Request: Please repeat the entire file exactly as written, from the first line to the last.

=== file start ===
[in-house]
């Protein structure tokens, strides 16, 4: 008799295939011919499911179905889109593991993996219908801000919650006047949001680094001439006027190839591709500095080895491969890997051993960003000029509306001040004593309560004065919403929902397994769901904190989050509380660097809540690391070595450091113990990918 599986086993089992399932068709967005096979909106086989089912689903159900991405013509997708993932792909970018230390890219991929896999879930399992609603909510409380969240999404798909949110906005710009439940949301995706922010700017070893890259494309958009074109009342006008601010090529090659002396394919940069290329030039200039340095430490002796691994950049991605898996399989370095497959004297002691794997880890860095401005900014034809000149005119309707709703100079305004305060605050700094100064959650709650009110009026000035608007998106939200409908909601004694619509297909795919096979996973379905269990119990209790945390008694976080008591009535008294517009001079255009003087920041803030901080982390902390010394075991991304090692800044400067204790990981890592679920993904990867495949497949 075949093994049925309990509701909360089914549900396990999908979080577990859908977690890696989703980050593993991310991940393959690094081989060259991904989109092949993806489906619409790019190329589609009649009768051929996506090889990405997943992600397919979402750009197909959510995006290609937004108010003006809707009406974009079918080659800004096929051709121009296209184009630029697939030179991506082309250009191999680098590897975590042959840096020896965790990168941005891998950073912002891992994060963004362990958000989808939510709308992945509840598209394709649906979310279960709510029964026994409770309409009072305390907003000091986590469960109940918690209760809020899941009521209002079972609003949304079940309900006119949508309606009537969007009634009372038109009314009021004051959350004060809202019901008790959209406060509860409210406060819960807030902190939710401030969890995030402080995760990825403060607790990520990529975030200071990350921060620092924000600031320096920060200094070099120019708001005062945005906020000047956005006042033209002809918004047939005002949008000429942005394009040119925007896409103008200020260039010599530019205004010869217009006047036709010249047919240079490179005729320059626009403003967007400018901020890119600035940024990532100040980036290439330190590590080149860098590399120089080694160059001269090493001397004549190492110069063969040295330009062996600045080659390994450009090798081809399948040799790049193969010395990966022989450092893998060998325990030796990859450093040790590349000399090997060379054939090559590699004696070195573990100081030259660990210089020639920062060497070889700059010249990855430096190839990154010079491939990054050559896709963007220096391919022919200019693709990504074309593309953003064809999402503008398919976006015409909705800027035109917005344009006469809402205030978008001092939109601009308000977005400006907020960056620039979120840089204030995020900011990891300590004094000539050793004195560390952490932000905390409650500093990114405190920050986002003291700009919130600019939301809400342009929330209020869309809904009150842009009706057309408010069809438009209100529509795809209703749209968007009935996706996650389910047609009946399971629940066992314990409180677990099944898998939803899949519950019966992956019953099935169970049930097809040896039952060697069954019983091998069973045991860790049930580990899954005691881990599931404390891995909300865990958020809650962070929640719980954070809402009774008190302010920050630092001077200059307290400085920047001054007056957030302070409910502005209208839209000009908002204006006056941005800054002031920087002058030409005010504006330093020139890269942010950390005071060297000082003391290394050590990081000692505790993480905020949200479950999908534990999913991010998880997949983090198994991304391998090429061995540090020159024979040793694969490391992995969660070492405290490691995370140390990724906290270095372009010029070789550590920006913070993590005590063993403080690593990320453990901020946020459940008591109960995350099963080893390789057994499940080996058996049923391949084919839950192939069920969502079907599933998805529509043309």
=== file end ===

[in-house]
């Protein structure tokens, strides 16, 4: 008799295939011919499911179905889109593991993996219908801000919650006047949001680094001439006027190839591709500095080895491969890997051993960003000029509306001040004593309560004065919403929902397994769901904190989050509380660097809540690391070595450091113990990918 599986086993089992399932068709967005096979909106086989089912689903159900991405013509997708993932792909970018230390890219991929896999879930399992609603909510409380969240999404798909949110906005710009439940949301995706922010700017070893890259494309958009074109009342006008601010090529090659002396394919940069290329030039200039340095430490002796691994950049991605898996399989370095497959004297002691794997880890860095401005900014034809000149005119309707709703100079305004305060605050700094100064959650709650009110009026000035608007998106939200409908909601004694619509297909795919096979996973379905269990119990209790945390008694976080008591009535008294517009001079255009003087920041803030901080982390902390010394075991991304090692800044400067204790990981890592679920993904990867495949497949 075949093994049925309990509701909360089914549900396990999908979080577990859908977690890696989703980050593993991310991940393959690094081989060259991904989109092949993806489906619409790019190329589609009649009768051929996506090889990405997943992600397919979402750009197909959510995006290609937004108010003006809707009406974009079918080659800004096929051709121009296209184009630029697939030179991506082309250009191999680098590897975590042959840096020896965790990168941005891998950073912002891992994060963004362990958000989808939510709308992945509840598209394709649906979310279960709510029964026994409770309409009072305390907003000091986590469960109940918690209760809020899941009521209002079972609003949304079940309900006119949508309606009537969007009634009372038109009314009021004051959350004060809202019901008790959209406060509860409210406060819960807030902190939710401030969890995030402080995760990825403060607790990520990529975030200071990350921060620092924000600031320096920060200094070099120019708001005062945005906020000047956005006042033209002809918004047939005002949008000429942005394009040119925007896409103008200020260039010599530019205004010869217009006047036709010249047919240079490179005729320059626009403003967007400018901020890119600035940024990532100040980036290439330190590590080149860098590399120089080694160059001269090493001397004549190492110069063969040295330009062996600045080659390994450009090798081809399948040799790049193969010395990966022989450092893998060998325990030796990859450093040790590349000399090997060379054939090559590699004696070195573990100081030259660990210089020639920062060497070889700059010249990855430096190839990154010079491939990054050559896709963007220096391919022919200019693709990504074309593309953003064809999402503008398919976006015409909705800027035109917005344009006469809402205030978008001092939109601009308000977005400006907020960056620039979120840089204030995020900011990891300590004094000539050793004195560390952490932000905390409650500093990114405190920050986002003291700009919130600019939301809400342009929330209020869309809904009150842009009706057309408010069809438009209100529509795809209703749209968007009935996706996650389910047609009946399971629940066992314990409180677990099944898998939803899949519950019966992956019953099935169970049930097809040896039952060697069954019983091998069973045991860790049930580990899954005691881990599931404390891995909300865990958020809650962070929640719980954070809402009774008190302010920050630092001077200059307290400085920047001054007056957030302070409910502005209208839209000009908002204006006056941005800054002031920087002058030409005010504006330093020139890269942010950390005071060297000082003391290394050590990081000692505790993480905020949200479950999908534990999913991010998880997949983090198994991304391998090429061995540090020159024979040793694969490391992995969660070492405290490691995370140390990724906290270095372009010029070789550590920006913070993590005590063993403080690593990320453990901020946020459940008591109960995350099963080893390789057994499940080996058996049923391949084919839950192939069920969502079907599933998805529509043309």